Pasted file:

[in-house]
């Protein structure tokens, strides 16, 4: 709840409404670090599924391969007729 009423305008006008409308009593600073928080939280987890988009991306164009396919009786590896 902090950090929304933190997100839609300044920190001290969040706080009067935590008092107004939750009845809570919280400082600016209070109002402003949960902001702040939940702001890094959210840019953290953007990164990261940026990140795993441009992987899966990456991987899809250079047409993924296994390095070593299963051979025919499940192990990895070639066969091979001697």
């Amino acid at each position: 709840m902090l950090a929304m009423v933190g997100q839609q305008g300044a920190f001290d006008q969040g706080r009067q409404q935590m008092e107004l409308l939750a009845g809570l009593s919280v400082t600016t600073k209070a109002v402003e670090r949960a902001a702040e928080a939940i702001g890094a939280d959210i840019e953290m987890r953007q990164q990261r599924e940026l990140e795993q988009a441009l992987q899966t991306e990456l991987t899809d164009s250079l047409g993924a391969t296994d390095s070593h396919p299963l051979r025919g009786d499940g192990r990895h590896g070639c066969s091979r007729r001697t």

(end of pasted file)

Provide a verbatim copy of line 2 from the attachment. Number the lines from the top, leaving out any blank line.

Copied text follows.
């Protein structure tokens, strides 16, 4: 709840409404670090599924391969007729 009423305008006008409308009593600073928080939280987890988009991306164009396919009786590896 902090950090929304933190997100839609300044920190001290969040706080009067935590008092107004939750009845809570919280400082600016209070109002402003949960902001702040939940702001890094959210840019953290953007990164990261940026990140795993441009992987899966990456991987899809250079047409993924296994390095070593299963051979025919499940192990990895070639066969091979001697």